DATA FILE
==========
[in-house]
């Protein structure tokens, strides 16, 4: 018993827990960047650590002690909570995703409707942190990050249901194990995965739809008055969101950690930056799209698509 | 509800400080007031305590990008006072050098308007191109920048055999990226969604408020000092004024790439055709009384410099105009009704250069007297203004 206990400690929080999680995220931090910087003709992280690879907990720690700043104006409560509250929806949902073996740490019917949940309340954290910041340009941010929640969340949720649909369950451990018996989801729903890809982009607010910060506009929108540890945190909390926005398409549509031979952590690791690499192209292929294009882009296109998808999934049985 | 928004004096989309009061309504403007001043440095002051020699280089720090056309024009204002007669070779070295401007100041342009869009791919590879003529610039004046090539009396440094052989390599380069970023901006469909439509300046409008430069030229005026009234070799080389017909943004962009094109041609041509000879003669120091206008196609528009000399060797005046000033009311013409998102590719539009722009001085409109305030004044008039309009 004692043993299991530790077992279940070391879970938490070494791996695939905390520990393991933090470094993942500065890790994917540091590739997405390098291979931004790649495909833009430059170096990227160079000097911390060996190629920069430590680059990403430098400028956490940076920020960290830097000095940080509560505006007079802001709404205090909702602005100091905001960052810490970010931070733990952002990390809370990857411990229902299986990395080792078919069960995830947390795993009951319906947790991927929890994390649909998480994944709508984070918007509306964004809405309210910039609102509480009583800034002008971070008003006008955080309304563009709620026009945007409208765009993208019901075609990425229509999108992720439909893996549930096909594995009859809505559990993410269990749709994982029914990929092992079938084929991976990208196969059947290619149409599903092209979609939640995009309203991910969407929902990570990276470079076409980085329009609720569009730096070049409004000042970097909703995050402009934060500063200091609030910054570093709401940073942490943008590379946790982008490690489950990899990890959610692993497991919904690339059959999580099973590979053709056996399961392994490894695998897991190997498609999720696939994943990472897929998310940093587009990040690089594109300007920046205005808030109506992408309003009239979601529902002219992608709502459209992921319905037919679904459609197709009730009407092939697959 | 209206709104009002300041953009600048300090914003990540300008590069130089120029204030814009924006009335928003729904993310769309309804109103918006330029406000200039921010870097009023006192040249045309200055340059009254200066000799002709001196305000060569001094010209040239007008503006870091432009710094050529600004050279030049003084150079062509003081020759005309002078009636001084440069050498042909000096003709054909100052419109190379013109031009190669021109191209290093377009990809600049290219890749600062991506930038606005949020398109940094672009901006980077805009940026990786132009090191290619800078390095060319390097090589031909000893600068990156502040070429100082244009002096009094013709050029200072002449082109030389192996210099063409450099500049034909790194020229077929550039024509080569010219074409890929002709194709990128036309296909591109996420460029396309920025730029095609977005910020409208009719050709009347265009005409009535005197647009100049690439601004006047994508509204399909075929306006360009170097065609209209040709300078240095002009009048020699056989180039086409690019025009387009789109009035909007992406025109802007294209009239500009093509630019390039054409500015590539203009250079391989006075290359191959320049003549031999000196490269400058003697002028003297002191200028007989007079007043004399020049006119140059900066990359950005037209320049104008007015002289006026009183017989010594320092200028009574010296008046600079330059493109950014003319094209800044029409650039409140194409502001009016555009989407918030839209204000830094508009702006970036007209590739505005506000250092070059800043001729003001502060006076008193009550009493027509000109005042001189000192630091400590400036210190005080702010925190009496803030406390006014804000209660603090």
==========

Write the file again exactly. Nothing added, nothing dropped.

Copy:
[in-house]
């Protein structure tokens, strides 16, 4: 018993827990960047650590002690909570995703409707942190990050249901194990995965739809008055969101950690930056799209698509 | 509800400080007031305590990008006072050098308007191109920048055999990226969604408020000092004024790439055709009384410099105009009704250069007297203004 206990400690929080999680995220931090910087003709992280690879907990720690700043104006409560509250929806949902073996740490019917949940309340954290910041340009941010929640969340949720649909369950451990018996989801729903890809982009607010910060506009929108540890945190909390926005398409549509031979952590690791690499192209292929294009882009296109998808999934049985 | 928004004096989309009061309504403007001043440095002051020699280089720090056309024009204002007669070779070295401007100041342009869009791919590879003529610039004046090539009396440094052989390599380069970023901006469909439509300046409008430069030229005026009234070799080389017909943004962009094109041609041509000879003669120091206008196609528009000399060797005046000033009311013409998102590719539009722009001085409109305030004044008039309009 004692043993299991530790077992279940070391879970938490070494791996695939905390520990393991933090470094993942500065890790994917540091590739997405390098291979931004790649495909833009430059170096990227160079000097911390060996190629920069430590680059990403430098400028956490940076920020960290830097000095940080509560505006007079802001709404205090909702602005100091905001960052810490970010931070733990952002990390809370990857411990229902299986990395080792078919069960995830947390795993009951319906947790991927929890994390649909998480994944709508984070918007509306964004809405309210910039609102509480009583800034002008971070008003006008955080309304563009709620026009945007409208765009993208019901075609990425229509999108992720439909893996549930096909594995009859809505559990993410269990749709994982029914990929092992079938084929991976990208196969059947290619149409599903092209979609939640995009309203991910969407929902990570990276470079076409980085329009609720569009730096070049409004000042970097909703995050402009934060500063200091609030910054570093709401940073942490943008590379946790982008490690489950990899990890959610692993497991919904690339059959999580099973590979053709056996399961392994490894695998897991190997498609999720696939994943990472897929998310940093587009990040690089594109300007920046205005808030109506992408309003009239979601529902002219992608709502459209992921319905037919679904459609197709009730009407092939697959 | 209206709104009002300041953009600048300090914003990540300008590069130089120029204030814009924006009335928003729904993310769309309804109103918006330029406000200039921010870097009023006192040249045309200055340059009254200066000799002709001196305000060569001094010209040239007008503006870091432009710094050529600004050279030049003084150079062509003081020759005309002078009636001084440069050498042909000096003709054909100052419109190379013109031009190669021109191209290093377009990809600049290219890749600062991506930038606005949020398109940094672009901006980077805009940026990786132009090191290619800078390095060319390097090589031909000893600068990156502040070429100082244009002096009094013709050029200072002449082109030389192996210099063409450099500049034909790194020229077929550039024509080569010219074409890929002709194709990128036309296909591109996420460029396309920025730029095609977005910020409208009719050709009347265009005409009535005197647009100049690439601004006047994508509204399909075929306006360009170097065609209209040709300078240095002009009048020699056989180039086409690019025009387009789109009035909007992406025109802007294209009239500009093509630019390039054409500015590539203009250079391989006075290359191959320049003549031999000196490269400058003697002028003297002191200028007989007079007043004399020049006119140059900066990359950005037209320049104008007015002289006026009183017989010594320092200028009574010296008046600079330059493109950014003319094209800044029409650039409140194409502001009016555009989407918030839209204000830094508009702006970036007209590739505005506000250092070059800043001729003001502060006076008193009550009493027509000109005042001189000192630091400590400036210190005080702010925190009496803030406390006014804000209660603090």